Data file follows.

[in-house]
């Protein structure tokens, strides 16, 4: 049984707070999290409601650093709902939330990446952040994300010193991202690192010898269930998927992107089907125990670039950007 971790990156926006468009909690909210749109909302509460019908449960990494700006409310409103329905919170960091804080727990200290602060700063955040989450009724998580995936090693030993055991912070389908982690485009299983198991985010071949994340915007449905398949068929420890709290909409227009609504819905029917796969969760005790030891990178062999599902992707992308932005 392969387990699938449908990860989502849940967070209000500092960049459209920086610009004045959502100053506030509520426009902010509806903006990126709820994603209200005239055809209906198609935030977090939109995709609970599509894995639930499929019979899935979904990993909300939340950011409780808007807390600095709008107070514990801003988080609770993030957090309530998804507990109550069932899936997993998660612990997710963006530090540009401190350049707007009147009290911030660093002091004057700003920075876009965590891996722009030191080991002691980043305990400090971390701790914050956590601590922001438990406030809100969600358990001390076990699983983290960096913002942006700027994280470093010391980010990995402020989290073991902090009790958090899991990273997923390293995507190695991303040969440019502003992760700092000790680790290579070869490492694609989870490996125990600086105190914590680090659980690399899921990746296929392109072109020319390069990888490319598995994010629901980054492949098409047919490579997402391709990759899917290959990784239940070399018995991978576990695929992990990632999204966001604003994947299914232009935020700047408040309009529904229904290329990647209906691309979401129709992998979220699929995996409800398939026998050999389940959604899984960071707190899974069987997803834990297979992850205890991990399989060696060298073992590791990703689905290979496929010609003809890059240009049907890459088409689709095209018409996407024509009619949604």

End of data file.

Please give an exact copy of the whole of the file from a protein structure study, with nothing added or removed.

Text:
[in-house]
């Protein structure tokens, strides 16, 4: 049984707070999290409601650093709902939330990446952040994300010193991202690192010898269930998927992107089907125990670039950007 971790990156926006468009909690909210749109909302509460019908449960990494700006409310409103329905919170960091804080727990200290602060700063955040989450009724998580995936090693030993055991912070389908982690485009299983198991985010071949994340915007449905398949068929420890709290909409227009609504819905029917796969969760005790030891990178062999599902992707992308932005 392969387990699938449908990860989502849940967070209000500092960049459209920086610009004045959502100053506030509520426009902010509806903006990126709820994603209200005239055809209906198609935030977090939109995709609970599509894995639930499929019979899935979904990993909300939340950011409780808007807390600095709008107070514990801003988080609770993030957090309530998804507990109550069932899936997993998660612990997710963006530090540009401190350049707007009147009290911030660093002091004057700003920075876009965590891996722009030191080991002691980043305990400090971390701790914050956590601590922001438990406030809100969600358990001390076990699983983290960096913002942006700027994280470093010391980010990995402020989290073991902090009790958090899991990273997923390293995507190695991303040969440019502003992760700092000790680790290579070869490492694609989870490996125990600086105190914590680090659980690399899921990746296929392109072109020319390069990888490319598995994010629901980054492949098409047919490579997402391709990759899917290959990784239940070399018995991978576990695929992990990632999204966001604003994947299914232009935020700047408040309009529904229904290329990647209906691309979401129709992998979220699929995996409800398939026998050999389940959604899984960071707190899974069987997803834990297979992850205890991990399989060696060298073992590791990703689905290979496929010609003809890059240009049907890459088409689709095209018409996407024509009619949604």